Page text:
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Unavailability of raw materials in the country is destroying the leather and shoe industry

UNAVAILABILITY of raw materials in the country is destroying the leather and shoe industry which has been buffeted by cheap imports that have flooded the local market, a sector player has said.

Factory manager for Bulawayo-based Shoe Pack, Tembinkosi Wena, said government should reduce duty on raw materials to allow the sector to recuperate.

The company, which requires at least US$100 000 to recapitalise, produces 60 to 75 pairs a day although it has orders it cannot meet.

“Open the gates at the border and allow raw materials in,” said Wena.

“Anybody who is bringing the material, let him bring them in then you will see what is going to happen to this industry in the country.”

Wena was obviously calling for a duty suspension of raw materials imports.

He said the clothing industry players had a different position compared to those in leather simply because they have raw materials at their disposal and protection against cheap imports.

Wena said shoe-making raw materials in the country such as glue and PVC remained expensive and scarce, while the lining has to be imported.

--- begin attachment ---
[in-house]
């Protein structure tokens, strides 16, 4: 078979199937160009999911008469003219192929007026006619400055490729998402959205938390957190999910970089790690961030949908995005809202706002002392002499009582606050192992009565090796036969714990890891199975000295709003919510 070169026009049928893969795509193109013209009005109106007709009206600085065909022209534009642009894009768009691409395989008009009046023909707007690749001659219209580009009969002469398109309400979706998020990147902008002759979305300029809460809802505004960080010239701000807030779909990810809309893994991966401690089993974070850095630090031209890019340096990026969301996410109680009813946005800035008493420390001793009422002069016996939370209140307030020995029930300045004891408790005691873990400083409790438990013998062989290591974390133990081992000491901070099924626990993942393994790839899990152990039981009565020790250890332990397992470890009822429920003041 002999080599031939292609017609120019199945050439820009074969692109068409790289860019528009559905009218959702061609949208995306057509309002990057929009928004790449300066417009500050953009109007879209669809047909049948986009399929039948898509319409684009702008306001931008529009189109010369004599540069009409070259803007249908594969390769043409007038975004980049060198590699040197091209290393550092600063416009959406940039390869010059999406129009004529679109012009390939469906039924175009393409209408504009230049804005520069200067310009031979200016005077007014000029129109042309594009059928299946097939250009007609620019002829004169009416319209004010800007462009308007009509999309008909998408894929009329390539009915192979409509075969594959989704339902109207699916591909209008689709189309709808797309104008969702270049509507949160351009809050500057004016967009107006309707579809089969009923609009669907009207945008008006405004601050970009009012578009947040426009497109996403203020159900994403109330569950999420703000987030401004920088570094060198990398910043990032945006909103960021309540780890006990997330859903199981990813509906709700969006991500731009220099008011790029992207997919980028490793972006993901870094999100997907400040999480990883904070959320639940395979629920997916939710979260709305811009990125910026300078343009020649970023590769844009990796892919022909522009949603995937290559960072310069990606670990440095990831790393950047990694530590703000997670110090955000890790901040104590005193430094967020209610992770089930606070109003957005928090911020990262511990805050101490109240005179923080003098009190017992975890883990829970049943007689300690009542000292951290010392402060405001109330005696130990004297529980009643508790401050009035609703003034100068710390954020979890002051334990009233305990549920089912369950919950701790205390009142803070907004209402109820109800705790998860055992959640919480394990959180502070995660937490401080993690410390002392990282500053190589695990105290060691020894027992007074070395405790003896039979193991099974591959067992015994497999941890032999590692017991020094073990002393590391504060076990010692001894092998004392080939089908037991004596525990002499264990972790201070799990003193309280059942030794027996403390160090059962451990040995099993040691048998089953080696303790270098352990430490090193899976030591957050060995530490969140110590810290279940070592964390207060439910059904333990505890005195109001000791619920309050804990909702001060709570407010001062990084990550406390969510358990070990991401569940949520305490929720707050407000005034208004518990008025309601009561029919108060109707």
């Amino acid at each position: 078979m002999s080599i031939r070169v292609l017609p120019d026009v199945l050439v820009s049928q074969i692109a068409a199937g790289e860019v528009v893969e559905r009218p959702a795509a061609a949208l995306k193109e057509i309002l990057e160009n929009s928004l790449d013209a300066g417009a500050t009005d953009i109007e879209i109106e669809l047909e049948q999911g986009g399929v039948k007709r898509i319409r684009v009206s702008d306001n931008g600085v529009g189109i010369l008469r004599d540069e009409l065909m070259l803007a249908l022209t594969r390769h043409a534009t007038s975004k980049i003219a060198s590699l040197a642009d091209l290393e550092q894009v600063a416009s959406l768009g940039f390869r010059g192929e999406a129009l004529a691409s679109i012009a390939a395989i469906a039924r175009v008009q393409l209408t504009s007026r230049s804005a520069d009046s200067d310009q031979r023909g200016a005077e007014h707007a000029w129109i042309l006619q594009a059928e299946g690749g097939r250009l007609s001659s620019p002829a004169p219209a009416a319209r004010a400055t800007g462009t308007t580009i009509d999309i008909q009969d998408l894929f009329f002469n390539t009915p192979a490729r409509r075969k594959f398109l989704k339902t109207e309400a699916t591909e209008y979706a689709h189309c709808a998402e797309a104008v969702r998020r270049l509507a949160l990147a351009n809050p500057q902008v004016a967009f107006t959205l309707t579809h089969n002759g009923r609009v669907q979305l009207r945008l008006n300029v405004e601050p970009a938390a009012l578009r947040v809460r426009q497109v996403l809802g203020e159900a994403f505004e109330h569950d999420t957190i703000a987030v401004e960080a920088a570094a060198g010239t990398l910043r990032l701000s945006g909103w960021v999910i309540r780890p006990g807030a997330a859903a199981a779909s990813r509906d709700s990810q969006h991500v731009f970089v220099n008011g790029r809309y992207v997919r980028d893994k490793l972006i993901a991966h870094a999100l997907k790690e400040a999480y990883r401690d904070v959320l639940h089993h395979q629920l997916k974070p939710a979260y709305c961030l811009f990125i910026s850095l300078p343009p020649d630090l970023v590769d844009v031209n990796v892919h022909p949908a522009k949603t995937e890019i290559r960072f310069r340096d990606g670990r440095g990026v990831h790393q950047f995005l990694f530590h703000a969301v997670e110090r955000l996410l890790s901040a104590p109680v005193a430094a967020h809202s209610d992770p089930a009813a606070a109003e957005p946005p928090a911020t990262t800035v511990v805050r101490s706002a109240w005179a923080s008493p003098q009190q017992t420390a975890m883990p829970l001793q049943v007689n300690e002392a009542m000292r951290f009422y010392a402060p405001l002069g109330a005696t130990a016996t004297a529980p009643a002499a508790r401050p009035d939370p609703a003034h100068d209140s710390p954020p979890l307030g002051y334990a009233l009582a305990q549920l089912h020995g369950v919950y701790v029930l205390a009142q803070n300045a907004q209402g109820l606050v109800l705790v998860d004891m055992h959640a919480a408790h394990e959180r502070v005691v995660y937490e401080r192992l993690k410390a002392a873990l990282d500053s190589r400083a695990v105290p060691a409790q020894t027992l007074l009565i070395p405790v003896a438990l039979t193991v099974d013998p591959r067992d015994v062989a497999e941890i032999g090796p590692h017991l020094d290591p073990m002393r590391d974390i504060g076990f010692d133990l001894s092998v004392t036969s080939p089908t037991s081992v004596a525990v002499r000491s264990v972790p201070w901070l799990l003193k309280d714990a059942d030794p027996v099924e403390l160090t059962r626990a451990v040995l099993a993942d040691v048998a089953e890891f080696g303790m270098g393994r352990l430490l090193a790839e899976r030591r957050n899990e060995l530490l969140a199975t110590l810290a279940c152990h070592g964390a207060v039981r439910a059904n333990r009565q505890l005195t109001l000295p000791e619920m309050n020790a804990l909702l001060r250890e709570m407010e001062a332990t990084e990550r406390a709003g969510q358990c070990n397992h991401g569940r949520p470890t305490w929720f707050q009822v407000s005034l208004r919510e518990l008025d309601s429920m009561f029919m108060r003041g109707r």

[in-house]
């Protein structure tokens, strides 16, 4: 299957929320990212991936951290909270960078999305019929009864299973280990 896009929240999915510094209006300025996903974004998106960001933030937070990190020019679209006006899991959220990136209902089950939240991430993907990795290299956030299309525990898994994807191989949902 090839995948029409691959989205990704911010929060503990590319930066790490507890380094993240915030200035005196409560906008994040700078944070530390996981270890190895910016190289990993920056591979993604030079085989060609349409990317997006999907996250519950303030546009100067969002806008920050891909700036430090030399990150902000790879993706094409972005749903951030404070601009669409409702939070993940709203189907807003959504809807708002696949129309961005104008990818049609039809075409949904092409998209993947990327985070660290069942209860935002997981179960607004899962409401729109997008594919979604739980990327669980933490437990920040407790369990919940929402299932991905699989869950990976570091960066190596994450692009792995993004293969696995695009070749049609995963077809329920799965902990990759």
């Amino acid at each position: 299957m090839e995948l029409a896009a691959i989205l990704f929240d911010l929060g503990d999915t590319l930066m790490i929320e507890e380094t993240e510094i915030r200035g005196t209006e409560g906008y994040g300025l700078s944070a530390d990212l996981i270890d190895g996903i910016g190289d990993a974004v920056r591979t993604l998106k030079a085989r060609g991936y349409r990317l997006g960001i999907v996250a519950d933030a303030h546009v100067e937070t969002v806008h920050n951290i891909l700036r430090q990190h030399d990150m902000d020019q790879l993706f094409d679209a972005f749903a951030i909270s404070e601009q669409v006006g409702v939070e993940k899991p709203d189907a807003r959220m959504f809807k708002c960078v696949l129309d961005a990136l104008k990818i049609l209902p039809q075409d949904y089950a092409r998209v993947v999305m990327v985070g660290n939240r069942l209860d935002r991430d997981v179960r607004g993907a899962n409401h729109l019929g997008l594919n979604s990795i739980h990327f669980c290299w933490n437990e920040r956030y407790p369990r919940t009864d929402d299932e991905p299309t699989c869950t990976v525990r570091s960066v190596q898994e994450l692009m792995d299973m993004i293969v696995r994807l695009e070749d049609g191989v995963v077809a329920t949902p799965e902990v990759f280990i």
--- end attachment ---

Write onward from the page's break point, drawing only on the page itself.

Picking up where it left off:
Wena said shoe importers were better positioned than manufacturers arguing that had destroyed the industry.

“You still meet people that are selling left, right and centre,” bemoaned Wena.

“You go there people are selling, everybody is selling. Why? Because everybody has seen it cheaper to sell than to manufacture.”

He said the situation was even worse in Bulawayo, once the country’s industrial hub.

“Things are quite very bad for us, let’s not forget that things are bad for Bulawayo,” he said.

“I am now fighting with a person that is selling shoes in a flea market at US$10 a pair. At US$10 a pair this person has got no harassment, has got no tax to pay, has got nothing, has got no labour issues.”

He said the price could tell duty was being evaded but government appears to be doing little to protect shoe manufactures from such illegal imports.

Wena said a number of shoe-making companies had collapsed because of that.

“How many shoe companies are on their feet here?” he queried.

“And be very careful about suitcase companies.”

He said regrettably suitcase companies were the ones awarded tenders under circumstances which he said lacked transparency.

“Tenders have got a lot of filth into them, I can’t even enter them I can’t even win them. People that buy and sell are given tenders at the expense of manufacturers,” he bemoaned.

Source : Financial Gazette

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